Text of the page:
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Maltese Tear Stains
  Maltese tear stains
 With proper care and attention to grooming, every owners can have a Maltese without tear stains

Overview of Maltese Tear Stains

What are tear stains?

This is a common and troubling issue in which the hairs around the dog's eyes, turn a red or brown color.

This is very common among dogs that are white; therefore very common among the Maltese breed
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  • The discolored hair may be around 1 or both eyes.

  • It may be all around the eye or just underneath
  • The hairs may feel brittle, hard or "crusted"
  • There are reasons why this happens and there are methods to fix this.


What causes Maltese tear staining?


While the end result of discolored hairs is the same...there are many reasons why a Maltese may have tear staining.  It is best to look at each reason and then decide which one (or 2) may be the reason why your cute little white Maltese has red or brown staining.

Because there are many possible causes for this issue,  it is important to bring your dog to the veterinarian to rule out the most serious possible reasons before you fix the tear stains:
  • Red Yeast Infection - This is a very common health issue with certain dog breeds, including the Maltese.  When the facial hairs are wet it is the perfect breeding ground for bacteria. 
  • Blocked Tear Ducts - This health issue is present in about 10% of all Maltese dogs.  This needs to be corrected with surgery.
  • Ear Infection - How can an ear infection cause tear stains?  Just about everything on a dog's face is interconnected.  To keep ear infections away, it is important to dry the inner ear very carefully after bath time.  Do not allow moisture to stay inside.  Excessive long hairs should be removed with a tweezers.  Your dog's veterinarian will prescribe antibiotics if your Maltese has an ear infection.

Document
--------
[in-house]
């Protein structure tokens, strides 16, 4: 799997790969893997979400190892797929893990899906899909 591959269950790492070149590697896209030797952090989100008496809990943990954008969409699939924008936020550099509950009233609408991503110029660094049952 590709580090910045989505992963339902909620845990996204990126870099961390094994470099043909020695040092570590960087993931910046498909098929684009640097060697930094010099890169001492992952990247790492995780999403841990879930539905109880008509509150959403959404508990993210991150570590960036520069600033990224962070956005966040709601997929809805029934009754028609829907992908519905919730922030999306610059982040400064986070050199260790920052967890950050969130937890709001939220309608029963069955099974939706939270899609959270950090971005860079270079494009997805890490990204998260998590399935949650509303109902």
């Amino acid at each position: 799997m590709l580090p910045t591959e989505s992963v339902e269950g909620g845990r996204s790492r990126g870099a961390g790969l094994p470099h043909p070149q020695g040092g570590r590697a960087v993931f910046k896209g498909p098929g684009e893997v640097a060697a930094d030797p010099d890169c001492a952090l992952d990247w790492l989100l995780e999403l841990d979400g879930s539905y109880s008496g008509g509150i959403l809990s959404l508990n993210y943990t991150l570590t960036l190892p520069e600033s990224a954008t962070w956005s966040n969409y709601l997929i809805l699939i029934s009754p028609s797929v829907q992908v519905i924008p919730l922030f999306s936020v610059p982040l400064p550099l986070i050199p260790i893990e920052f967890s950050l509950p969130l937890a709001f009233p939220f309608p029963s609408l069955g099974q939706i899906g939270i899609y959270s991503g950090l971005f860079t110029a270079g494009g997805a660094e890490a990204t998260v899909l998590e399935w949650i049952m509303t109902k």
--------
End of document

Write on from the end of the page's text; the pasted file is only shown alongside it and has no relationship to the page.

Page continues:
• Teething - When a Maltese puppy is teething, this can have an affect on their tear ducts, causing them to go into overdrive. With many puppies, once the teething stage is over, the discoloration fades away.
  • Irritation of the Eyes - Beware of hairs hanging into your dog's face.  This can often cause irritation that will then cause excessive tearing.  Hair should be trimmed or the held back with a top knot.
  • Water - Believe it or not, the simple element of water can cause tear staining on a Maltese if that dog is drinking water with a high mineral content.  If all other possible reasons have been eliminated, it is suggested to give your dog only filtered or bottled water.
  • Dog food - Artificial coloring in dog food can cause the discoloration of the coat on a Maltese.  It is not that fact that the dog ingests the coloring...it is the possibility that the hairs touch down into the food when they are eating.  If you suspect this, it is suggested to always have the hair pulled back into a top knot or even a simple covered rubber band just for dinner time.
  • Other Infections or Disease - It is rare, but there are some diseases that one would never think of that could cause tear staining.  One such case is a dog that actually had a herpes infection in the eye.  Therefore, if tear staining remedies do not quickly take care of the issue, your dog should be brought to the vet ASAP.
Safe Treatment - Beware of Home Remedies for Tear Stains

The Internet is a wonderful and vast world of knowledge. Unfortunately, there is a lot of false information on the web.  While researching tear stains in dogs, you may have come across many home remedies.  Some of them are very dangerous.  We have seen concoctions ranging from bleach (which can  cause permanent blindness) to lemon blends that can severely irritate the eyes and cause more issues.



Real Treatments for Tear Stains